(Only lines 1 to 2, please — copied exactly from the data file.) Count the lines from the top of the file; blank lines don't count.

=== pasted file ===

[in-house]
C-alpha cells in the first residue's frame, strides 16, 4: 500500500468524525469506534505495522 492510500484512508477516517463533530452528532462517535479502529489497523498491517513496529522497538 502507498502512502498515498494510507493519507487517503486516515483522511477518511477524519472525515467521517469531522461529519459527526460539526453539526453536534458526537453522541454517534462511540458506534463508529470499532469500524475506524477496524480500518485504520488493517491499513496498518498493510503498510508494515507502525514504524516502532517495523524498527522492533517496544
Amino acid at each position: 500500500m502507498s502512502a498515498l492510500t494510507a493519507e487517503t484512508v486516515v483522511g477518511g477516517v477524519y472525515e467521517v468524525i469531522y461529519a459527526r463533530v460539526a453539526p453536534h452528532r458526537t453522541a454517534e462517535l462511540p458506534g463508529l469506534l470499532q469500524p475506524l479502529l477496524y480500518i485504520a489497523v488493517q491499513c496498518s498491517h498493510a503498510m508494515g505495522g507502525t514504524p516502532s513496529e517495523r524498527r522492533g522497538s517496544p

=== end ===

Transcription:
[in-house]
C-alpha cells in the first residue's frame, strides 16, 4: 500500500468524525469506534505495522 492510500484512508477516517463533530452528532462517535479502529489497523498491517513496529522497538 502507498502512502498515498494510507493519507487517503486516515483522511477518511477524519472525515467521517469531522461529519459527526460539526453539526453536534458526537453522541454517534462511540458506534463508529470499532469500524475506524477496524480500518485504520488493517491499513496498518498493510503498510508494515507502525514504524516502532517495523524498527522492533517496544